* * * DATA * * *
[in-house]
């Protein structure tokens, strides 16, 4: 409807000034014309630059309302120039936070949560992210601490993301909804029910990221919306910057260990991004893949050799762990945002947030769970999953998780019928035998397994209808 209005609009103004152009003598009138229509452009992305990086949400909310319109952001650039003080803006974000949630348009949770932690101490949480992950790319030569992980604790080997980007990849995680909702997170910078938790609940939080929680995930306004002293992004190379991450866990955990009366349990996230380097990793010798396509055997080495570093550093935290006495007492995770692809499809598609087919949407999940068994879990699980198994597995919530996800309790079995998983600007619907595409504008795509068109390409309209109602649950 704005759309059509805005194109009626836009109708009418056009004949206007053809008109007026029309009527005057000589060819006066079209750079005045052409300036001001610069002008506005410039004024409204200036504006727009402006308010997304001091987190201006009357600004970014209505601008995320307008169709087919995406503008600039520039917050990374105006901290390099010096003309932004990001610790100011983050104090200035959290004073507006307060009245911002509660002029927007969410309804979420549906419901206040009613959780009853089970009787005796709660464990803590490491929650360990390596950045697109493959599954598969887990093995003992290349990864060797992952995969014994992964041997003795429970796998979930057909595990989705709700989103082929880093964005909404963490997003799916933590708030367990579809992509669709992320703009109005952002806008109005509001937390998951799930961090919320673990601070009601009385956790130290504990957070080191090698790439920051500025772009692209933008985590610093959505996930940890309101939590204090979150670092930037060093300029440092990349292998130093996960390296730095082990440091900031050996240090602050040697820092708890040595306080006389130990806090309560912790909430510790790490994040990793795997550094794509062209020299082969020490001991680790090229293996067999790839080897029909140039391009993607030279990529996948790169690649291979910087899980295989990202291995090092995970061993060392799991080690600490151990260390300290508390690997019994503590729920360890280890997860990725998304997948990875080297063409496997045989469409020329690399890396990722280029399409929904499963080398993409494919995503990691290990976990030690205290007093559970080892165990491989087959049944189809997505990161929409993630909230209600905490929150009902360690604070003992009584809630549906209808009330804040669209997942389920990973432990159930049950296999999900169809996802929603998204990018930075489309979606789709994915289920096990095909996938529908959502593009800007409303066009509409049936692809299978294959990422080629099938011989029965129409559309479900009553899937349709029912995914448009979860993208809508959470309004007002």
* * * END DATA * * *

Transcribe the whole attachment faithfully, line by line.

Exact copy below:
[in-house]
């Protein structure tokens, strides 16, 4: 409807000034014309630059309302120039936070949560992210601490993301909804029910990221919306910057260990991004893949050799762990945002947030769970999953998780019928035998397994209808 209005609009103004152009003598009138229509452009992305990086949400909310319109952001650039003080803006974000949630348009949770932690101490949480992950790319030569992980604790080997980007990849995680909702997170910078938790609940939080929680995930306004002293992004190379991450866990955990009366349990996230380097990793010798396509055997080495570093550093935290006495007492995770692809499809598609087919949407999940068994879990699980198994597995919530996800309790079995998983600007619907595409504008795509068109390409309209109602649950 704005759309059509805005194109009626836009109708009418056009004949206007053809008109007026029309009527005057000589060819006066079209750079005045052409300036001001610069002008506005410039004024409204200036504006727009402006308010997304001091987190201006009357600004970014209505601008995320307008169709087919995406503008600039520039917050990374105006901290390099010096003309932004990001610790100011983050104090200035959290004073507006307060009245911002509660002029927007969410309804979420549906419901206040009613959780009853089970009787005796709660464990803590490491929650360990390596950045697109493959599954598969887990093995003992290349990864060797992952995969014994992964041997003795429970796998979930057909595990989705709700989103082929880093964005909404963490997003799916933590708030367990579809992509669709992320703009109005952002806008109005509001937390998951799930961090919320673990601070009601009385956790130290504990957070080191090698790439920051500025772009692209933008985590610093959505996930940890309101939590204090979150670092930037060093300029440092990349292998130093996960390296730095082990440091900031050996240090602050040697820092708890040595306080006389130990806090309560912790909430510790790490994040990793795997550094794509062209020299082969020490001991680790090229293996067999790839080897029909140039391009993607030279990529996948790169690649291979910087899980295989990202291995090092995970061993060392799991080690600490151990260390300290508390690997019994503590729920360890280890997860990725998304997948990875080297063409496997045989469409020329690399890396990722280029399409929904499963080398993409494919995503990691290990976990030690205290007093559970080892165990491989087959049944189809997505990161929409993630909230209600905490929150009902360690604070003992009584809630549906209808009330804040669209997942389920990973432990159930049950296999999900169809996802929603998204990018930075489309979606789709994915289920096990095909996938529908959502593009800007409303066009509409049936692809299978294959990422080629099938011989029965129409559309479900009553899937349709029912995914448009979860993208809508959470309004007002």